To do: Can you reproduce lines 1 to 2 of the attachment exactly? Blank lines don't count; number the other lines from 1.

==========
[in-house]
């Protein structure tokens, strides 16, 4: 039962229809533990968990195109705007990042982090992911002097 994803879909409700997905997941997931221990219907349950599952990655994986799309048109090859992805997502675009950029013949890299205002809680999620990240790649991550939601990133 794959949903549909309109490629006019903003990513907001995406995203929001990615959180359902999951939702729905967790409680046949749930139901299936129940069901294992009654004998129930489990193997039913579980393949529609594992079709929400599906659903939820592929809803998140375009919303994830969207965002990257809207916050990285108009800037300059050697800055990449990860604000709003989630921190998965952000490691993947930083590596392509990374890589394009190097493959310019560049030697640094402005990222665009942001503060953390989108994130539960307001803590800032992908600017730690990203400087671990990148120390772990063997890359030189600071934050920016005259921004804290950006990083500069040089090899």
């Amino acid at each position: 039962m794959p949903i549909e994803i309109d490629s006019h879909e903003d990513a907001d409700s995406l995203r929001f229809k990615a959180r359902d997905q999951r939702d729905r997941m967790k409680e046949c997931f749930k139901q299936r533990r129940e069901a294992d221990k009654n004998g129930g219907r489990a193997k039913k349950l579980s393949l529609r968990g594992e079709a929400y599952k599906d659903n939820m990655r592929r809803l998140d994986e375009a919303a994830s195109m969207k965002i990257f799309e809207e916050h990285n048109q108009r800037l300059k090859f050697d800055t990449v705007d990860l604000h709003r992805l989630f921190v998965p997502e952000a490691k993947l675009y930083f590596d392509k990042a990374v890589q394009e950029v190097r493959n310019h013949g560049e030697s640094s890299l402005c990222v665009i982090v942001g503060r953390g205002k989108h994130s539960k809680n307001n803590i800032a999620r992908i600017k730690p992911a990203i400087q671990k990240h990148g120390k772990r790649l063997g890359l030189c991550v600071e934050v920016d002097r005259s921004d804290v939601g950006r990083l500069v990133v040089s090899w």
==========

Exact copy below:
[in-house]
């Protein structure tokens, strides 16, 4: 039962229809533990968990195109705007990042982090992911002097 994803879909409700997905997941997931221990219907349950599952990655994986799309048109090859992805997502675009950029013949890299205002809680999620990240790649991550939601990133 794959949903549909309109490629006019903003990513907001995406995203929001990615959180359902999951939702729905967790409680046949749930139901299936129940069901294992009654004998129930489990193997039913579980393949529609594992079709929400599906659903939820592929809803998140375009919303994830969207965002990257809207916050990285108009800037300059050697800055990449990860604000709003989630921190998965952000490691993947930083590596392509990374890589394009190097493959310019560049030697640094402005990222665009942001503060953390989108994130539960307001803590800032992908600017730690990203400087671990990148120390772990063997890359030189600071934050920016005259921004804290950006990083500069040089090899």